Jade is China’s national stone and seen as a bridge between Heaven and Earth. It’s the must-wear gem of the rising Chinese middle class. All of which makes some miners in northern B.C. – home to more high-quality jade than anywhere else on earth – very, very happy, as was witnessed early in BC's history when the Chinese came and plundered it along with Canada's gold. "Working the railways you say!"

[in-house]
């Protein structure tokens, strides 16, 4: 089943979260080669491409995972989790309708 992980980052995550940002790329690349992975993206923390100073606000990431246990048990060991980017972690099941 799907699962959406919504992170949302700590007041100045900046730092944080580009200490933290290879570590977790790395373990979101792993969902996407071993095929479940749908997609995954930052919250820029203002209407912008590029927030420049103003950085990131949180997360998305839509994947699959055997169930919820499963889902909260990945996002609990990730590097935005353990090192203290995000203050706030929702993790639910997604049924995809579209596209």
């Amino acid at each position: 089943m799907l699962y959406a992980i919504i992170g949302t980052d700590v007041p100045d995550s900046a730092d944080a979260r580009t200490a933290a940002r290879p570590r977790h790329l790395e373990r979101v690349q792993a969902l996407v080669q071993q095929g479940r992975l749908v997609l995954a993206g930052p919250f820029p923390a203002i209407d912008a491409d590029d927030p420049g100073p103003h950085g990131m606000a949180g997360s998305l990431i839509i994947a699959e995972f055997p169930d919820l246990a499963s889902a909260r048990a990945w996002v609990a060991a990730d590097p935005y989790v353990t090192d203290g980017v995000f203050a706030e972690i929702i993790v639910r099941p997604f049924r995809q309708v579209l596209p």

WE ALL THINK WE KNOW JADE when we see it, but the word “jade” actually refers to two very different stones that look very much alike. China’s historic jade is nephrite, famous as the toughest stone on Earth and known for its rich resinous texture when polished. Nephrite is the jade that B.C. has in abundance. Its chemical structure is completely different from jadeite, found primarily in Myanmar (Burma). Jadeite is beautiful, and rare, and even though it’s a relative newcomer in the Asian jade trade (the 1700s) it became China’s pre-eminent gemstone over the past two centuries, and that’s at the root of the confusion between the two stones. (The Chinese use the word “yu” to refer to both kinds of jade.)